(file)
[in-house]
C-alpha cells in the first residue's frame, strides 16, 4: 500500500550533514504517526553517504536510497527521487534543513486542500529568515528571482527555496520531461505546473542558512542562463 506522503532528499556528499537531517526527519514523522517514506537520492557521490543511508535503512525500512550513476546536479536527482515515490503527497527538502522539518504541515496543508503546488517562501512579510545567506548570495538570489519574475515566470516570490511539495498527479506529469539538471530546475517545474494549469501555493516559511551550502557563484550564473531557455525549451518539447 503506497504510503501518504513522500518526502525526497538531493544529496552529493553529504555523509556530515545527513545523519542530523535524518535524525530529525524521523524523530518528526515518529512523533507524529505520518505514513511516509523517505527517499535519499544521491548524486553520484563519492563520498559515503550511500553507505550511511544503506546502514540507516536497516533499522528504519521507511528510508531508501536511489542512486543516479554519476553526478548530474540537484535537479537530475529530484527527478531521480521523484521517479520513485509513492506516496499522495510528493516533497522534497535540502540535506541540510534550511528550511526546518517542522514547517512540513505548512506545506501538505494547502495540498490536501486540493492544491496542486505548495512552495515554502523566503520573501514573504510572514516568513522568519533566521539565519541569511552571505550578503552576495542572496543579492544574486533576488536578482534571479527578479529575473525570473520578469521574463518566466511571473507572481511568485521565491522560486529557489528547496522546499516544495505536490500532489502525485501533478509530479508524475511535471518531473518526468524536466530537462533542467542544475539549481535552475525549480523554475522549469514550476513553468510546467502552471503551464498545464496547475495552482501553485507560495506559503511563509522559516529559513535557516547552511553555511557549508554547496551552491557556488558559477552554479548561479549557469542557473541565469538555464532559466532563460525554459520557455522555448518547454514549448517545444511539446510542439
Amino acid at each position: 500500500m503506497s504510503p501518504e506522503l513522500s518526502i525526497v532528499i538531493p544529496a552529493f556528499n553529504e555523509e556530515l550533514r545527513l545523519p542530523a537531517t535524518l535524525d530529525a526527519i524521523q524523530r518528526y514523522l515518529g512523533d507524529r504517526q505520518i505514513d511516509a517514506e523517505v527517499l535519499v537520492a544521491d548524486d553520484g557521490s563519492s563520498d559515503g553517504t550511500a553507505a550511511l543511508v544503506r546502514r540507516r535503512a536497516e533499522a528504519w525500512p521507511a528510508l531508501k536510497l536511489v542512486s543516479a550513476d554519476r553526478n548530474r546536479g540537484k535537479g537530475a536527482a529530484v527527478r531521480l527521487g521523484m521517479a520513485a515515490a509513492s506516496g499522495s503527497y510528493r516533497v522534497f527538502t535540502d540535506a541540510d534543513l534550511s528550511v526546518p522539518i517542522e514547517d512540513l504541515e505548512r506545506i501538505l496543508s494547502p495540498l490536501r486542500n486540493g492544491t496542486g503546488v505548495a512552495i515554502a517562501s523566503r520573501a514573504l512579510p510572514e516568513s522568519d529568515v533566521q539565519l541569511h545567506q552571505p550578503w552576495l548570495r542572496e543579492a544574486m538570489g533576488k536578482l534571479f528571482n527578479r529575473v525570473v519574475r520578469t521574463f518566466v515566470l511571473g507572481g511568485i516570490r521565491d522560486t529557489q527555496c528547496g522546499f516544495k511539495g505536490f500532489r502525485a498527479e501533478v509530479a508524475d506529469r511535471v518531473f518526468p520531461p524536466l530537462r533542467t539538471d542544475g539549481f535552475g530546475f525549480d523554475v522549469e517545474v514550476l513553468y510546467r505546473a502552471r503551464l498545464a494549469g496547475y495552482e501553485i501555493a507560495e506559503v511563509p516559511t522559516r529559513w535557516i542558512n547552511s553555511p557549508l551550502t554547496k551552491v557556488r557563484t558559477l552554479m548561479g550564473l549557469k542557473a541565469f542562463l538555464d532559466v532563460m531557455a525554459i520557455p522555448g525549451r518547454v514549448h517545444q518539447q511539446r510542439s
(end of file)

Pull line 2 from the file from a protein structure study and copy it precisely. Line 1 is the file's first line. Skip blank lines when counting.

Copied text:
C-alpha cells in the first residue's frame, strides 16, 4: 500500500550533514504517526553517504536510497527521487534543513486542500529568515528571482527555496520531461505546473542558512542562463 506522503532528499556528499537531517526527519514523522517514506537520492557521490543511508535503512525500512550513476546536479536527482515515490503527497527538502522539518504541515496543508503546488517562501512579510545567506548570495538570489519574475515566470516570490511539495498527479506529469539538471530546475517545474494549469501555493516559511551550502557563484550564473531557455525549451518539447 503506497504510503501518504513522500518526502525526497538531493544529496552529493553529504555523509556530515545527513545523519542530523535524518535524525530529525524521523524523530518528526515518529512523533507524529505520518505514513511516509523517505527517499535519499544521491548524486553520484563519492563520498559515503550511500553507505550511511544503506546502514540507516536497516533499522528504519521507511528510508531508501536511489542512486543516479554519476553526478548530474540537484535537479537530475529530484527527478531521480521523484521517479520513485509513492506516496499522495510528493516533497522534497535540502540535506541540510534550511528550511526546518517542522514547517512540513505548512506545506501538505494547502495540498490536501486540493492544491496542486505548495512552495515554502523566503520573501514573504510572514516568513522568519533566521539565519541569511552571505550578503552576495542572496543579492544574486533576488536578482534571479527578479529575473525570473520578469521574463518566466511571473507572481511568485521565491522560486529557489528547496522546499516544495505536490500532489502525485501533478509530479508524475511535471518531473518526468524536466530537462533542467542544475539549481535552475525549480523554475522549469514550476513553468510546467502552471503551464498545464496547475495552482501553485507560495506559503511563509522559516529559513535557516547552511553555511557549508554547496551552491557556488558559477552554479548561479549557469542557473541565469538555464532559466532563460525554459520557455522555448518547454514549448517545444511539446510542439